False idols

The Muhammad cartoon fiasco certainly has some interesting implications for all of us. In short – Danish newspaper Jyllands-Posten asks cartoonists to produce their renderings of the Prophet Muhammad (which many Muslims believe is idolatry and thus blasphemous), and happily publish a series of crude racial stereotypes, one of whom is wearing a bomb in his turban. Result – uproar in the Muslim world, leading to mass consumer boycotts of Danish products (I bet Carlsberg’s executives are quaking), Libya and Saudi Arabia have broken off diplomatic relations, death threats being made, and so on.

Right, first things first. The newspapermen are peddling simplistic caricatures and stereotypes under the guise of art and free expression. But, in a free country, they enjoy freedom of expression, no matter how idiotic this expression turns out to be. Freedom of religion does not extend to freedom from being offended; in any society where conflicting faiths and belief systems (which include atheism) exist and are free to practice, it is impossible to maintain the plurality religious freedom naturally implies and guarantee no-one gets their spiritual toes trodden on.

And in this situation, they’ve made every effort to make sure their toes got in the way. The fundamentalists who have whipped up this fervour were so desperate to make an issue of it they actually had to fabricate three far more blasphemous cartoons that were nothing to do with those published to get ordinary people sufficiently angry (and even then, it’s taken them some time – the illustrations were orginally released in September).

To call it a storm in a teacup would be an insult to weather everywhere. It’s just a fucking cartoon for fuck’s sake. It’s not as if the Muslim world is short of important news stories right now, ones that actually matter.

One of the few people to come out with any sort of respect is the Danish Prime Minister, Anders Fogh Rasmussen, who has continually refused to apologise on the newspaper’s behalf, saying that it is not a matter for his government. The fact that people have demanded he do so while simultaneously demanding lays open the ridiculousness of the situation, a belief that governments are there to protect believers’ freedoms over those of non-believers; that a petty squabble over a few offensive drawings should be top of the bill.

But, it’s just a storm in a teacup, right Chris? So why the blog rant? Well, elsewhere in the world, there’s a religious hatred bill going through Parliament, which mercifully had the very worst parts neutered today. But its original intent by the government was that virtually any insulting behaviour against a religion (as opposed to threatening) could have been interpreted as promulgating hatred; in short, it would have criminalised even the pettiest action and made it a matter of the state to prosecute and persecute, rather than the individual objecting (or choosing not to, after all – what happened to turning the other cheek?).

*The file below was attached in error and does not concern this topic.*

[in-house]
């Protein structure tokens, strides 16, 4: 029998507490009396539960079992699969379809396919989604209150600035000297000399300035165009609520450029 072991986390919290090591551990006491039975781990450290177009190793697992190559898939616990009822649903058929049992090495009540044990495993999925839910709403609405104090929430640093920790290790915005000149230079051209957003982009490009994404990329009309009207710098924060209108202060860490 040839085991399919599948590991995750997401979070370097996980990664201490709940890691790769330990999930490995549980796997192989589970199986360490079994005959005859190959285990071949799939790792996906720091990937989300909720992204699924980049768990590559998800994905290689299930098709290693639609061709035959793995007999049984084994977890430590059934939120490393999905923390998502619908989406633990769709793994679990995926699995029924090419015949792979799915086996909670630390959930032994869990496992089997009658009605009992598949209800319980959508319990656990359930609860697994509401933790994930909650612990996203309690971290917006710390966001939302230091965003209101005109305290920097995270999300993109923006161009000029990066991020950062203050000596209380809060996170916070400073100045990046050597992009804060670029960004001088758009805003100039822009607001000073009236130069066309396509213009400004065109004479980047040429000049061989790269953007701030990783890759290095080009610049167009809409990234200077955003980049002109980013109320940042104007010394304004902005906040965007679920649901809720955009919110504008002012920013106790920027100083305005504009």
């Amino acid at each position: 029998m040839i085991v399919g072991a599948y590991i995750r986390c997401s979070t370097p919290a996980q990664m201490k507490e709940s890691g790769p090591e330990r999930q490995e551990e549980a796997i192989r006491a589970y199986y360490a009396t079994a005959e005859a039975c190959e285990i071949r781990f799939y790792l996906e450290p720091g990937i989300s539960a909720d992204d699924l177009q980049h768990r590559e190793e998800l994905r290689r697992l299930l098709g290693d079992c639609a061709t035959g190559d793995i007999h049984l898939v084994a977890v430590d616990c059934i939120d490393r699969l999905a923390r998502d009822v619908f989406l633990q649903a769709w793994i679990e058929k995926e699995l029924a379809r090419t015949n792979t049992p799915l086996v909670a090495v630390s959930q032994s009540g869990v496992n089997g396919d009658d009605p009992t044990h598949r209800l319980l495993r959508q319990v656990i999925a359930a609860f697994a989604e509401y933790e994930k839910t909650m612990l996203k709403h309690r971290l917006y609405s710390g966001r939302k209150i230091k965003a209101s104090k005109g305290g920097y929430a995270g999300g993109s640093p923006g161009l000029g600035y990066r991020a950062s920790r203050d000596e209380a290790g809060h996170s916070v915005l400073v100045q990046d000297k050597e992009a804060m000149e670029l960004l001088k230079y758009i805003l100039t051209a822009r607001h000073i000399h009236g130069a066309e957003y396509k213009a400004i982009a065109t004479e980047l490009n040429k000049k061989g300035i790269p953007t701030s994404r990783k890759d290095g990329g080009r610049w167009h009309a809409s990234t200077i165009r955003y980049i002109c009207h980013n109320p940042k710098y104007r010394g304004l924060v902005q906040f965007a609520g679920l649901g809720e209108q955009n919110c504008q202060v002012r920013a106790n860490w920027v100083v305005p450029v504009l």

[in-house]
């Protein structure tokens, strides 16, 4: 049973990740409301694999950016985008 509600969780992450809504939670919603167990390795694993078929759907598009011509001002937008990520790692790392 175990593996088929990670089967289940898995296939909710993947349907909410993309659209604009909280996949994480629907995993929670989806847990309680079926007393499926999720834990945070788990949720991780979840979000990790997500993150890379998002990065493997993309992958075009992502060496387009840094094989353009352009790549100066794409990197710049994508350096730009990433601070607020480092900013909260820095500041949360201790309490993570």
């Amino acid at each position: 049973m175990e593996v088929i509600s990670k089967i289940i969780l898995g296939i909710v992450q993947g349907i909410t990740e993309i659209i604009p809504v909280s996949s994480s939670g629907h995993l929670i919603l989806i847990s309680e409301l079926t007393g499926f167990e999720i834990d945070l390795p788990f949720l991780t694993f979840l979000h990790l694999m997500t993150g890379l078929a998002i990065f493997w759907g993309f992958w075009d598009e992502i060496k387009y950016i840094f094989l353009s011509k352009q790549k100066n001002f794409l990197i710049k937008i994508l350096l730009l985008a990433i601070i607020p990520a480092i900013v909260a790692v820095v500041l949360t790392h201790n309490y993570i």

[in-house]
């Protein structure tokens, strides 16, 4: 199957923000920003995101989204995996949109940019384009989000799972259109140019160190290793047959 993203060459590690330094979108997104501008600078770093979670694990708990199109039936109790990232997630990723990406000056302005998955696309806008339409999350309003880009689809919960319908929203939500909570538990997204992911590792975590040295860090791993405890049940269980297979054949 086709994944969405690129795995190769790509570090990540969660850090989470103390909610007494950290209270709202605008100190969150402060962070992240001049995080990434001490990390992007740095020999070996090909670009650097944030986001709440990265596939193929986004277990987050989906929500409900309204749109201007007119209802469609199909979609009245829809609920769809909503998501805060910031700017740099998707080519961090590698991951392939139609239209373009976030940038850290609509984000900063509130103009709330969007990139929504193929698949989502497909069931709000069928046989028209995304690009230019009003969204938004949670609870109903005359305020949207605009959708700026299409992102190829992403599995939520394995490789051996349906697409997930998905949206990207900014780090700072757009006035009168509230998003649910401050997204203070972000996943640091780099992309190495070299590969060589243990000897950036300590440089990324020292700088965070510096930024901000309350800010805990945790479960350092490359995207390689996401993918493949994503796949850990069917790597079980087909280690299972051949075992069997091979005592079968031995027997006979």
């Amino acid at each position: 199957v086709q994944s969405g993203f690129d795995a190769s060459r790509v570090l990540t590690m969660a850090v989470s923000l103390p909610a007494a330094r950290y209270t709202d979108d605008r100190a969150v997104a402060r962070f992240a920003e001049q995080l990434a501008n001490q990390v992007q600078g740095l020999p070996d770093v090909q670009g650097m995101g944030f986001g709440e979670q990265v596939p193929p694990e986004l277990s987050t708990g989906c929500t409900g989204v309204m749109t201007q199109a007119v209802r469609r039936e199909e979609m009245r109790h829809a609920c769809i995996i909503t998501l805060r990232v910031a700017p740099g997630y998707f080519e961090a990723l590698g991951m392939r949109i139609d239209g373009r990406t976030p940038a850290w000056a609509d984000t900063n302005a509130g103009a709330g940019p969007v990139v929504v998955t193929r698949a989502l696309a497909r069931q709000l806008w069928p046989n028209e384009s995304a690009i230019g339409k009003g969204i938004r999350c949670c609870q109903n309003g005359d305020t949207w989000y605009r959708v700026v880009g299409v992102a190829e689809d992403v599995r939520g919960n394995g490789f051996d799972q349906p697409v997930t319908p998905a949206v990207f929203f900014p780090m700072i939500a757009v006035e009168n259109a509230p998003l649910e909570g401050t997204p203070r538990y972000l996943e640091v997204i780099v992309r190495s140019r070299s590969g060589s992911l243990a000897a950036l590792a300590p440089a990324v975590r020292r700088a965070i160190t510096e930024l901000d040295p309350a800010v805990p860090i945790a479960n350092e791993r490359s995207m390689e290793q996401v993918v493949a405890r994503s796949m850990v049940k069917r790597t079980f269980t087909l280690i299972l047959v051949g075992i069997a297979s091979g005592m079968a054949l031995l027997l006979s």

Rasmussen proved that he was above complaining about a mere cartoon, which is more than Blair and Clarke are able to. The more New Labour have rolled on, the more they exaggerate the petty (marching yobs to cashpoints, banning lighting up in pubs, the whole foxhunting shebang) while trivialising the important (ancient rights and freedoms demolished, hospitals and schools can be solved by the magic wand of ‘choice’, like they’re a branch of McDonald’s or something, totally ignoring the environment). One day in the not too distant future, both those who wasted their time getting angry about the Danish cartoons, and those who promote the Blairite “it’s the little things that matter” agenda, will suddenly wake up and realise that lots of big things are quite badly fucked. Then they’ll go “How come didn’t they do anything about this?”, and well, I’m not looking forward to pointing out to them why.

Hating by numbers

The thing about the 4×4 and 7×7 memes is… it’s a little smug, a little showy-off, isn’t it? All the “I like this film” or “I’ve been to this place”, it looks a little like trying to affirm just how cool your tastes are and how what sophisticated habits you have

I mean, that’s not surprising (after all, blogging is fuelled by the compulsion to show off), but it doesn’t make for really interesting reading. So although I have been tagged (by Phil and Ben for 7×7, and Andrew 4×4) I’m not going to go through with the instructions, as exactly laid out. Instead, I’m going to be a little less smug and spin them to confess what I hate, what I didn’t like or didn’t get although everyone else did, my more irritating and less illustrious qualities, and what I remain ignorant of, and why many of my dreams will remain just that. After all, a common blogging trait is picking at other’s negative aspects, so perhaps a little introspection and confession is a good thing.

Of course, I could could be accused of still being smug, but in a self-deprecating way, but hey, if you look it at like that then I can’t win either way. So, without further ado, here goes…

Four jobs I once aspired to but decided not to do and am thankful
  1. Tube train driver – childhood obsession with trains which sadly did not last, which is probably a good thing as I hate shift work.
  2. Barrister – for no reason other than it sounded quite a important job. Then I found out the hours and responsiblities and decided to chicken out.
  3. Accountant – I think I just for the sake of living to stereotype of the Chinese kid who can do maths. Snapped out of it by the time I went to university in favour of something interesting.
  4. Teacher – Luckily, I realised that schoolchildren would have made mincemeat of me, or provoked me into a violent rage long before my first day was out.
Seven things that I say I’ll do before I die, but probably won’t:
  1. Run a marathon – lofty aim but I’m far too fucking lazy.
  2. Learn to fly – Another lofty aim, but I’m 24 and still haven’t learned to drive yet, let alone fly.